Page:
What is the ‘Libya model’ and why does it set N. Korea’s hair on fire?
President Donald Trump called off the June 12 summit with North Korea’s leader after Pyongyang unleashed a hostile diatribe against Vice President Mike Pence for referring to the “Libya model” when discussing ways to eliminate the Communist state’s nuclear weapons.
No matter that Trump himself had already dismissed the “Libya model,” first raised last month by his hardline National Security Adviser John Bolton in television interviews. To the North Koreans, any comparison with Libya’s nuclear disarmament is a provocation.
What is the “Libya model” and why does the North react so vehemently against it?
To the Trump Administration, the phrase refers to a successful program in which a sovereign state, Libya, chose to abandon nuclear weapons and allow international inspectors to verify the country's disarmament.
After the U.S.-led invasion of Iraq toppled President Saddam Hussein in 2003, Libya’s leader Col. Moammar Gadhafi feared he might be next. On Dec. 19, 2003, Gadhafi announced he intended to rid Libya of its weapons of mass destruction.
Within a few months, Libya handed over vast amounts of equipment, documents and centrifuges — all of which were flown out of the country, mostly to Oak Ridge, Tenn. Gadhafi allowed international inspectors into Libya, and, in about two years, they certified that Libya’s nuclear weapons program was no more. Full destruction of Libya’s chemical weapons program was due to be completed by 2016.
What’s wrong with that?Gadhafi hoped the United States and its allies would reciprocate with economic aid and trade concessions — although he had no firm guarantees they would do so when he made the disarmament announcement. The mercurial leader did receive some rewards, including a temporary seat on the U.N. Security Council, but he complained that the international community was not as generous with its financial rewards as he thought he deserved. To the North Koreans and other critics, Gadhafi had foolishly given away his most valuable security asset while getting little in return.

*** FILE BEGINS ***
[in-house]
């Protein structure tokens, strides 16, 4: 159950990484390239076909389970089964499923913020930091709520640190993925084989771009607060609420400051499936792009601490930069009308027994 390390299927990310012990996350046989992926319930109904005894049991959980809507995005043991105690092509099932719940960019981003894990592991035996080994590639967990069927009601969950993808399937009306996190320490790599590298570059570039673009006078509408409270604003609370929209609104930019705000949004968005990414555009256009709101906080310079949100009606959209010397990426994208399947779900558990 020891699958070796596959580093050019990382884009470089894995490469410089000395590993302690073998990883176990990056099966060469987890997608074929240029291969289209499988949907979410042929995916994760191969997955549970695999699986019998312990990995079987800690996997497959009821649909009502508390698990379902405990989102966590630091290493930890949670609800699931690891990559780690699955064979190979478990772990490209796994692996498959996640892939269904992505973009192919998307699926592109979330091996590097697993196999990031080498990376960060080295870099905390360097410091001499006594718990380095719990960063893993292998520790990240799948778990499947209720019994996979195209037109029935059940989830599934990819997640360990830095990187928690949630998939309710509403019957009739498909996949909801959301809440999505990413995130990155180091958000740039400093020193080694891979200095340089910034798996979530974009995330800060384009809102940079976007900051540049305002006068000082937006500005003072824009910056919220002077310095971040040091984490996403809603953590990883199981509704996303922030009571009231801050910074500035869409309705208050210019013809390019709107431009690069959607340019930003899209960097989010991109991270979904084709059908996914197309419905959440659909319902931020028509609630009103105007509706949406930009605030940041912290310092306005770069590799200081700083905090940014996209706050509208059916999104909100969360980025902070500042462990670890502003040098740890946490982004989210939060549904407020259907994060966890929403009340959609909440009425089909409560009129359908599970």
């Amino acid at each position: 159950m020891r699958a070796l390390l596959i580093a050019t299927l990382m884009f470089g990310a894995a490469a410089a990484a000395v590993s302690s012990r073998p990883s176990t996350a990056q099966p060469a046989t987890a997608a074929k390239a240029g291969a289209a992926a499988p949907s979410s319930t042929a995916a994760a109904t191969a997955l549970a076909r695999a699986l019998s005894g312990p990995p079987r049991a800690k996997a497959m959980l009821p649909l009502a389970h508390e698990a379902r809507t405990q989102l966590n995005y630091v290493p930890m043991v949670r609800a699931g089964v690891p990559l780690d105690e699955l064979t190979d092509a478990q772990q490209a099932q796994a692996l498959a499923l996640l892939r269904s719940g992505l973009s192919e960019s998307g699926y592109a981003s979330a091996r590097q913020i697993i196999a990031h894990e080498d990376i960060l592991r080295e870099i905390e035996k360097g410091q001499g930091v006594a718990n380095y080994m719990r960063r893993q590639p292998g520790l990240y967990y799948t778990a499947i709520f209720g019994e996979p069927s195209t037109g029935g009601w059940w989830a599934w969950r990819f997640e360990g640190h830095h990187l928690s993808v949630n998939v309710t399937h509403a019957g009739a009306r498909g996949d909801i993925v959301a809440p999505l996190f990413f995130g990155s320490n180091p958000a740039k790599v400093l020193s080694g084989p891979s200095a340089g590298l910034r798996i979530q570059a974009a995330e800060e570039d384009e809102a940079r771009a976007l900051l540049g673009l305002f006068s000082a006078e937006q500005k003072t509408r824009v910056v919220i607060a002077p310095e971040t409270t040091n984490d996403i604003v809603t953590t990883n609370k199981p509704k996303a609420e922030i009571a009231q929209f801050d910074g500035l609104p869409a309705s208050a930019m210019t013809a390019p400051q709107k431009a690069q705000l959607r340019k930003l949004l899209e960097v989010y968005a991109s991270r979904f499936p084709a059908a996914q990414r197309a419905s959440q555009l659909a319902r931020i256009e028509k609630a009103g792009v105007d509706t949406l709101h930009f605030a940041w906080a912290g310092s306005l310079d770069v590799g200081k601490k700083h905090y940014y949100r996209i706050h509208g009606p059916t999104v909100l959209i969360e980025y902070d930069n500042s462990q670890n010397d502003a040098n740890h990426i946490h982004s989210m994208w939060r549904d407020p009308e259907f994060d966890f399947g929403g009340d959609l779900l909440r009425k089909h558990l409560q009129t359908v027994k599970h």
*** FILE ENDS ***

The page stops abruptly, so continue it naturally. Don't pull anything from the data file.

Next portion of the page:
Making matters worseFast forward to 2011, when the Arab Spring uprisings roiled the Middle East. Riots broke out across the country, including in the eastern Libyan city of Benghazi. On March 19 of that year, the U.S. and its European allies - the very powers Gadhafi sought to cultivate by foreswearing nukes - launched a seven-month bombing campaign — ostensibly to stop attacks on civilians but in reality to topple his regime. On Oct. 20, 2011, Gadhafi was found hiding in a drainage ditch in Sirte after rebels overran the coastal city. He was beaten senseless by a crowd and shot dead.
What else does North Korea find fault with in the Libya formula?North Korea objects to any comparison between its nuclear program and Libya’s nuclear program — which, at the time of disarmament, was in its initial phases and had not yet produced a bomb. When Gadhafi announced his plan to end Libya's nuclear program, the International Atomic Energy Agency estimated the Libyans were three to seven years from successfully producing a nuclear weapon.
By comparison, North Korea has built a significant number of nuclear bombs. The Washington Post, citing a Defense Intelligence Agency report, estimated last year that North Korea could have as many as 60 nuclear weapons — although other estimates have placed the figure at fewer than 20. North Korea has also conducted at least six nuclear tests, which its government insists qualifies it to be recognized internationally as a nuclear weapons state.
What’s so important about being a nuclear weapons state?The Nuclear Non-Proliferation Treaty designates five countries — the United States, China, France, Russia and Britain — as nuclear weapons states. In addition to these five countries, India, Pakistan and North Korea have nuclear weapons. (Israel is widely believed to also possess nuclear weapons, but has never officially confirmed this.) By building and testing nuclear weapons, North Korea has joined an elite class of nations, giving its leadership a claim to be accepted as a serious player on the global stage deserving of being treated in negotiations as an equal.